Used to be, customers were often regulars because either perceived switching costs were high or they had no option awareness. That’s not so true anymore, so they’re been abandoning mediocre brands in droves, into the arms of companies which actually care about them.
Used to be, margin was the firm’s key performance indicator and employees’ focus was on maximizing the bottom line. For the better brands, that’s not so true anymore. These brands regularly demonstrate a deep understanding of their customer, their needs, the context in which they use their product, and most importantly, why they are customers. These companies focus on the customer experience first, track ROI on the various experience initiatives, and enjoy continued financial success via a more customer-centric path.
So-called loyalty programs are easy to measure and thus often serve to help management feel good. Yet they’re not indicative of true customer loyalty. Purchasing a new product on a regular basis, or having an active subscription to your service means nothing in terms of loyalty, because awareness is approaching infinity, and switching costs are at historical lows and getting lower by the day.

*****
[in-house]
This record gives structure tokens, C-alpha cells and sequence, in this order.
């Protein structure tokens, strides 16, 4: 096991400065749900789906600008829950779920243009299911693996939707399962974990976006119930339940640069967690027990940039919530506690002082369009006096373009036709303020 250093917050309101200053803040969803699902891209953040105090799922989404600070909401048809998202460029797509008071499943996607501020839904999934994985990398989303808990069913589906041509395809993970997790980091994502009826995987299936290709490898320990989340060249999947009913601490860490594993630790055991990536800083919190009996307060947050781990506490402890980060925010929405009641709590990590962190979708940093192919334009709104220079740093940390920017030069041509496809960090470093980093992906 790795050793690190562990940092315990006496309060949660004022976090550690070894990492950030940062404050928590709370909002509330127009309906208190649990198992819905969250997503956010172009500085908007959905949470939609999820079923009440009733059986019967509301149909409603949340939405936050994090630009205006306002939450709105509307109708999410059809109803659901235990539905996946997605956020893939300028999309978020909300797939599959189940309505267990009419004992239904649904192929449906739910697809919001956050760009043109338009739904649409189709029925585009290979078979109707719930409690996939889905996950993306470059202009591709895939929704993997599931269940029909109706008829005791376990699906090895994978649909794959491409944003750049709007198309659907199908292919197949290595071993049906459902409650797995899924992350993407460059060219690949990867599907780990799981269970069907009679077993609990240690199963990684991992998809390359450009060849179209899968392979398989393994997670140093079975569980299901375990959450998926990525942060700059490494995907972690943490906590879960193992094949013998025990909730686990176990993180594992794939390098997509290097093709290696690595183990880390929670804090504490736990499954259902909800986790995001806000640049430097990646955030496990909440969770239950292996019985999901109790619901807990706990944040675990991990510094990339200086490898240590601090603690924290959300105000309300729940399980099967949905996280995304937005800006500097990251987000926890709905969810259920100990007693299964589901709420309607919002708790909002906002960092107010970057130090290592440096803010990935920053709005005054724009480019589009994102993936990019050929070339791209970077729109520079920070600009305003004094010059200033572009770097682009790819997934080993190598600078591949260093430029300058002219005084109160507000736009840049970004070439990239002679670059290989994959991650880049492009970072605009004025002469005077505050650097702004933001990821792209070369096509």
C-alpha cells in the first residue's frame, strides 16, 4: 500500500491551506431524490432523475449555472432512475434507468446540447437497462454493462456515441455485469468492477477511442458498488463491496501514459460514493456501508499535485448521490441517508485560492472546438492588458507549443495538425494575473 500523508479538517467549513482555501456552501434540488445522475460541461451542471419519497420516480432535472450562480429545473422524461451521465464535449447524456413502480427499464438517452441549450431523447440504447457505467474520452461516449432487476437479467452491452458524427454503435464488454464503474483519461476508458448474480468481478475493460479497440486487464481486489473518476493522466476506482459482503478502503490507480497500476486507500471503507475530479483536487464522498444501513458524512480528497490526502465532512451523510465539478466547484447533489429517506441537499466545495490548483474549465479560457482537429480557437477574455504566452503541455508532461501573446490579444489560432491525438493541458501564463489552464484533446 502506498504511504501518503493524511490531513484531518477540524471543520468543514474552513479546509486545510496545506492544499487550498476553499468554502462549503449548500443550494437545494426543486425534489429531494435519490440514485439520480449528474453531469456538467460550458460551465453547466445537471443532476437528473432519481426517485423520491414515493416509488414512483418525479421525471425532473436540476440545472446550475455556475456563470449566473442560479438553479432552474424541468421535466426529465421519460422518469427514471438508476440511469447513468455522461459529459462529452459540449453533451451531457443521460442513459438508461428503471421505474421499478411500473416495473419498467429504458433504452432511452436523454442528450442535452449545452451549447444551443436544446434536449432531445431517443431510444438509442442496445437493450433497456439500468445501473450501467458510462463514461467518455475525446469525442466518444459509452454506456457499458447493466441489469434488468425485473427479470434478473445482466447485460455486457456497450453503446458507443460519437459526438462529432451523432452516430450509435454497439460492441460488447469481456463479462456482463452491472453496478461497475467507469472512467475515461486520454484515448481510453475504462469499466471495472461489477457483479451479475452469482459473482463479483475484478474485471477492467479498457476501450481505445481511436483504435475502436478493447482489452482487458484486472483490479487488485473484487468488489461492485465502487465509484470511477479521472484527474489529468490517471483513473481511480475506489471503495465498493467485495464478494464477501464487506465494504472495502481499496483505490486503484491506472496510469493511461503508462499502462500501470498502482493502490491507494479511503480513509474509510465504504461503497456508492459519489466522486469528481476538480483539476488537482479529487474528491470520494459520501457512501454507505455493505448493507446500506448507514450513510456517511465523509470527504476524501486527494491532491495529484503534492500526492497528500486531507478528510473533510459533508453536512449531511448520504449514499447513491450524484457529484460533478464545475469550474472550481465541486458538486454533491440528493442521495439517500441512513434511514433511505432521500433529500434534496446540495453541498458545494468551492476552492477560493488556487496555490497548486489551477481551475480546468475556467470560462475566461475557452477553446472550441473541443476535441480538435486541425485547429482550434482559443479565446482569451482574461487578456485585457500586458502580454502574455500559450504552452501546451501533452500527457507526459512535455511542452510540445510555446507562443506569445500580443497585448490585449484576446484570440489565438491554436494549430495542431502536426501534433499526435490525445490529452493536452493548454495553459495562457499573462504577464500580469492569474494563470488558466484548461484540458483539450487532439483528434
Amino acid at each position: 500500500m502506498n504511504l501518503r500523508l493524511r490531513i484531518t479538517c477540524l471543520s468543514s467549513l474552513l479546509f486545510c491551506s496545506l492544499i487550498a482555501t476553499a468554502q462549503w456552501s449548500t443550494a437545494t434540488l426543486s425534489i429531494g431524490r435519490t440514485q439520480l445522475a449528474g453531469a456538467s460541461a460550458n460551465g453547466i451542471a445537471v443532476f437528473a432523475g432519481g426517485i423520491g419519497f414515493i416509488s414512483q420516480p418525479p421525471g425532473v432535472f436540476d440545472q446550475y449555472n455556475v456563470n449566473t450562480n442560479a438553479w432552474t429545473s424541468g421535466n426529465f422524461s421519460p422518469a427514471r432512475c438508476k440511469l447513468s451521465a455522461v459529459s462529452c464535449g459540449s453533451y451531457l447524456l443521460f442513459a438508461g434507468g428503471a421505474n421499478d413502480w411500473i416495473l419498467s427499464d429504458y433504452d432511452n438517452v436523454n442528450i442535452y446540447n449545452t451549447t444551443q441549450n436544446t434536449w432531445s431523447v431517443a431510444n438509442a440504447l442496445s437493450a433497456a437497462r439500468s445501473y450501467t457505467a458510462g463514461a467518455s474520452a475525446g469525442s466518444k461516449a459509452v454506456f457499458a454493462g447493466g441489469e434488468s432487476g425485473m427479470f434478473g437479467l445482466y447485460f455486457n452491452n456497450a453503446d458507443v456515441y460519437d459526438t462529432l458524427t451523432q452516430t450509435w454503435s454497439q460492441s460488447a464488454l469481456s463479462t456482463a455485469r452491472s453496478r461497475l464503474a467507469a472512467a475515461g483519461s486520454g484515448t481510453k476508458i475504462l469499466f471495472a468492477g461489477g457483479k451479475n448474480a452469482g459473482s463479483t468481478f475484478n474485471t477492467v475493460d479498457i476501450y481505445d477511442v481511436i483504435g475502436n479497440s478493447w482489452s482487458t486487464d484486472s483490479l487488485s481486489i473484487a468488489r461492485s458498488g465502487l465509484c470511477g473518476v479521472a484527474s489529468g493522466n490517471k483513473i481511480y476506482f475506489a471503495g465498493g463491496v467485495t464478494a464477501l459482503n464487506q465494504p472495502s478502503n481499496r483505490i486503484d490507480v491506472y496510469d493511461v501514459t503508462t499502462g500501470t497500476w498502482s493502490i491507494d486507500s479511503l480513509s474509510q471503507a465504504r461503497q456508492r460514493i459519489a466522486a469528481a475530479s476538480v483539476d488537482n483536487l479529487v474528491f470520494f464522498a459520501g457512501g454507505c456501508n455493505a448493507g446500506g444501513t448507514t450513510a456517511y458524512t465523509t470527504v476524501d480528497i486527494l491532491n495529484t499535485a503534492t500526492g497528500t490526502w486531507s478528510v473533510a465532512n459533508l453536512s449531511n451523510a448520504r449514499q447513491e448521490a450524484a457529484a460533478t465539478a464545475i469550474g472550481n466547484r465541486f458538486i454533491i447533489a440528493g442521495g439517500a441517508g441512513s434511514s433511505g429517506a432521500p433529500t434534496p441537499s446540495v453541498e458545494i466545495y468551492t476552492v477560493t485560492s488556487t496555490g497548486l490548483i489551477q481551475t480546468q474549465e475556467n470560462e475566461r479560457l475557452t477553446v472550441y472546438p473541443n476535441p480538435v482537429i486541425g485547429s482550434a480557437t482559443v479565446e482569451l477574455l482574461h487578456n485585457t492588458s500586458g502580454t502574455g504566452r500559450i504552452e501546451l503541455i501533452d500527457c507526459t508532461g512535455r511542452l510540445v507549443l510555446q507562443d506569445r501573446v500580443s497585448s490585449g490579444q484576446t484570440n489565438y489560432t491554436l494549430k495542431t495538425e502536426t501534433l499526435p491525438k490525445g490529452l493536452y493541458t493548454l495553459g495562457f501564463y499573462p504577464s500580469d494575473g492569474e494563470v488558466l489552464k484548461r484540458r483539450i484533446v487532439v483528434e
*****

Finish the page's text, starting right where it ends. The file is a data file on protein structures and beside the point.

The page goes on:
Consider the four reasons why your customers remain loyal:
– This company cares about me and what matters to me, and acts accordingly.
– This company cares about the things I care about (e.g., climate change, community building) and acts accordingly.
– This company cares about the quality of the product/service they create and acts accordingly.
– This company cares about fixing it when things go wrong and acts accordingly.
See anything in that list like, “After a tenth purchase I get a free [product]”? Exactly. Because these are all related to the company’s focus. And like magic, suddenly producer and consumer values are aligned. That’s what creates loyalty. Successful customer retention strategies are built upon this shared set of values.
Yes, understanding your customers—and the story they tell themselves—is difficult work, and in the short term can cost. But it’s better than the alternative and pays dividends over the long term. How will you define your customers’ loyalty?